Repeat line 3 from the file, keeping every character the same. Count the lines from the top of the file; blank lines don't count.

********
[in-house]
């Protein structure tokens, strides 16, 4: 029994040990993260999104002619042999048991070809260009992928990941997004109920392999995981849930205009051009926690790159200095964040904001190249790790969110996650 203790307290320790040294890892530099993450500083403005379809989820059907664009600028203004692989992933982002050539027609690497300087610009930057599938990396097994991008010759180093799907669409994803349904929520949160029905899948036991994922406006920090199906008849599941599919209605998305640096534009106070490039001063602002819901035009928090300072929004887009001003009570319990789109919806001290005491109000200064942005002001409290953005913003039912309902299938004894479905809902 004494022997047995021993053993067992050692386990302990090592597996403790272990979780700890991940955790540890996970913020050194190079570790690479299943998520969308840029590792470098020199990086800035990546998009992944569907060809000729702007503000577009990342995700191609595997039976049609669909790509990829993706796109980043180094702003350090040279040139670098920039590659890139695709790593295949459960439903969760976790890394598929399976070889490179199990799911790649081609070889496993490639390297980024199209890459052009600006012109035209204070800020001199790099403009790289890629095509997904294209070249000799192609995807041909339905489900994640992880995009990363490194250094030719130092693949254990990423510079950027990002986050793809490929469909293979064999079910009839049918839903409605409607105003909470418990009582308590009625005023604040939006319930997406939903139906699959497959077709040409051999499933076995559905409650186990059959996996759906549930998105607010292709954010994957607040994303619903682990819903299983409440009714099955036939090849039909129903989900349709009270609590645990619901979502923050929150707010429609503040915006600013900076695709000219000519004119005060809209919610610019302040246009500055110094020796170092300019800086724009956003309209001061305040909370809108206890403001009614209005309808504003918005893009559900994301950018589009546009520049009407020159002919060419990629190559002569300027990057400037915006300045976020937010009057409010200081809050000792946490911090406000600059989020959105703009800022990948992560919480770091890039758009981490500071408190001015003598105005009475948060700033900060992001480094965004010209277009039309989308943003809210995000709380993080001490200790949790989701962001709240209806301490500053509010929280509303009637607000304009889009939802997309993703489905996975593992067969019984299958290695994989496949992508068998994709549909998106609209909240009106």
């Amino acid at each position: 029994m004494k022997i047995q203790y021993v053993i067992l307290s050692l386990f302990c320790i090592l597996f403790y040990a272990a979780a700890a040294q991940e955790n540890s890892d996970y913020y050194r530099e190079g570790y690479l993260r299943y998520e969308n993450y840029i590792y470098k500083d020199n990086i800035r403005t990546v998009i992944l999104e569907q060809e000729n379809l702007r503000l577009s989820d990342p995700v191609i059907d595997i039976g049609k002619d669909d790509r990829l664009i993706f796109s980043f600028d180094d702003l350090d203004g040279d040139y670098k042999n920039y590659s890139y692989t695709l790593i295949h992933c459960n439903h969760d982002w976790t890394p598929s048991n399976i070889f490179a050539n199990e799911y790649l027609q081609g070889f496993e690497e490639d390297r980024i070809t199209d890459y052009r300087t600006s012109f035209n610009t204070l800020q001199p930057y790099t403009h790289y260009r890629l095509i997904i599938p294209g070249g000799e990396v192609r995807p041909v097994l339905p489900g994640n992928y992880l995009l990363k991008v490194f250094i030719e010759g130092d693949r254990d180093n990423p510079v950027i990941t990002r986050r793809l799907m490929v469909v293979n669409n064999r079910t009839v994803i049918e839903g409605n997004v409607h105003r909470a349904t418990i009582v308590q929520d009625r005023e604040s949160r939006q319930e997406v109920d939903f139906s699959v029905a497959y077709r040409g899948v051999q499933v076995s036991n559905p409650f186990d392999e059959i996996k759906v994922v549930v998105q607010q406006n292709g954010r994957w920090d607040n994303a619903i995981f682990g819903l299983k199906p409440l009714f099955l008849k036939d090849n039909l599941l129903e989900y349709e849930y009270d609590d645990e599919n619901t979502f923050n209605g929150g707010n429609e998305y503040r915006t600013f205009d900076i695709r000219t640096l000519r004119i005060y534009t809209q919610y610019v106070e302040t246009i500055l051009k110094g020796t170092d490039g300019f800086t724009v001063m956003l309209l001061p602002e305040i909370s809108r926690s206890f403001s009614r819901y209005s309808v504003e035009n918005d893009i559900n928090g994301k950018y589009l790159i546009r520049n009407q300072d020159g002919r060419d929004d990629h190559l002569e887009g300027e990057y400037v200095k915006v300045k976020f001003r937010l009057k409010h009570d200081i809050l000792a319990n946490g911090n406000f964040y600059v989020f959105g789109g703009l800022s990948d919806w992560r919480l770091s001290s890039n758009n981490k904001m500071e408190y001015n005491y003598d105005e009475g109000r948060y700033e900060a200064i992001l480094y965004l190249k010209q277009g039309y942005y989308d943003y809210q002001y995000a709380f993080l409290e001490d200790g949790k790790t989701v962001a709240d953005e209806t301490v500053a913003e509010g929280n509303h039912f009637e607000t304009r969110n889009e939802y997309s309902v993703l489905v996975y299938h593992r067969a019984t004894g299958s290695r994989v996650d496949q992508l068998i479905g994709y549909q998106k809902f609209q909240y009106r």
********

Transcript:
């Amino acid at each position: 029994m004494k022997i047995q203790y021993v053993i067992l307290s050692l386990f302990c320790i090592l597996f403790y040990a272990a979780a700890a040294q991940e955790n540890s890892d996970y913020y050194r530099e190079g570790y690479l993260r299943y998520e969308n993450y840029i590792y470098k500083d020199n990086i800035r403005t990546v998009i992944l999104e569907q060809e000729n379809l702007r503000l577009s989820d990342p995700v191609i059907d595997i039976g049609k002619d669909d790509r990829l664009i993706f796109s980043f600028d180094d702003l350090d203004g040279d040139y670098k042999n920039y590659s890139y692989t695709l790593i295949h992933c459960n439903h969760d982002w976790t890394p598929s048991n399976i070889f490179a050539n199990e799911y790649l027609q081609g070889f496993e690497e490639d390297r980024i070809t199209d890459y052009r300087t600006s012109f035209n610009t204070l800020q001199p930057y790099t403009h790289y260009r890629l095509i997904i599938p294209g070249g000799e990396v192609r995807p041909v097994l339905p489900g994640n992928y992880l995009l990363k991008v490194f250094i030719e010759g130092d693949r254990d180093n990423p510079v950027i990941t990002r986050r793809l799907m490929v469909v293979n669409n064999r079910t009839v994803i049918e839903g409605n997004v409607h105003r909470a349904t418990i009582v308590q929520d009625r005023e604040s949160r939006q319930e997406v109920d939903f139906s699959v029905a497959y077709r040409g899948v051999q499933v076995s036991n559905p409650f186990d392999e059959i996996k759906v994922v549930v998105q607010q406006n292709g954010r994957w920090d607040n994303a619903i995981f682990g819903l299983k199906p409440l009714f099955l008849k036939d090849n039909l599941l129903e989900y349709e849930y009270d609590d645990e599919n619901t979502f923050n209605g929150g707010n429609e998305y503040r915006t600013f205009d900076i695709r000219t640096l000519r004119i005060y534009t809209q919610y610019v106070e302040t246009i500055l051009k110094g020796t170092d490039g300019f800086t724009v001063m956003l309209l001061p602002e305040i909370s809108r926690s206890f403001s009614r819901y209005s309808v504003e035009n918005d893009i559900n928090g994301k950018y589009l790159i546009r520049n009407q300072d020159g002919r060419d929004d990629h190559l002569e887009g300027e990057y400037v200095k915006v300045k976020f001003r937010l009057k409010h009570d200081i809050l000792a319990n946490g911090n406000f964040y600059v989020f959105g789109g703009l800022s990948d919806w992560r919480l770091s001290s890039n758009n981490k904001m500071e408190y001015n005491y003598d105005e009475g109000r948060y700033e900060a200064i992001l480094y965004l190249k010209q277009g039309y942005y989308d943003y809210q002001y995000a709380f993080l409290e001490d200790g949790k790790t989701v962001a709240d953005e209806t301490v500053a913003e509010g929280n509303h039912f009637e607000t304009r969110n889009e939802y997309s309902v993703l489905v996975y299938h593992r067969a019984t004894g299958s290695r994989v996650d496949q992508l068998i479905g994709y549909q998106k809902f609209q909240y009106r």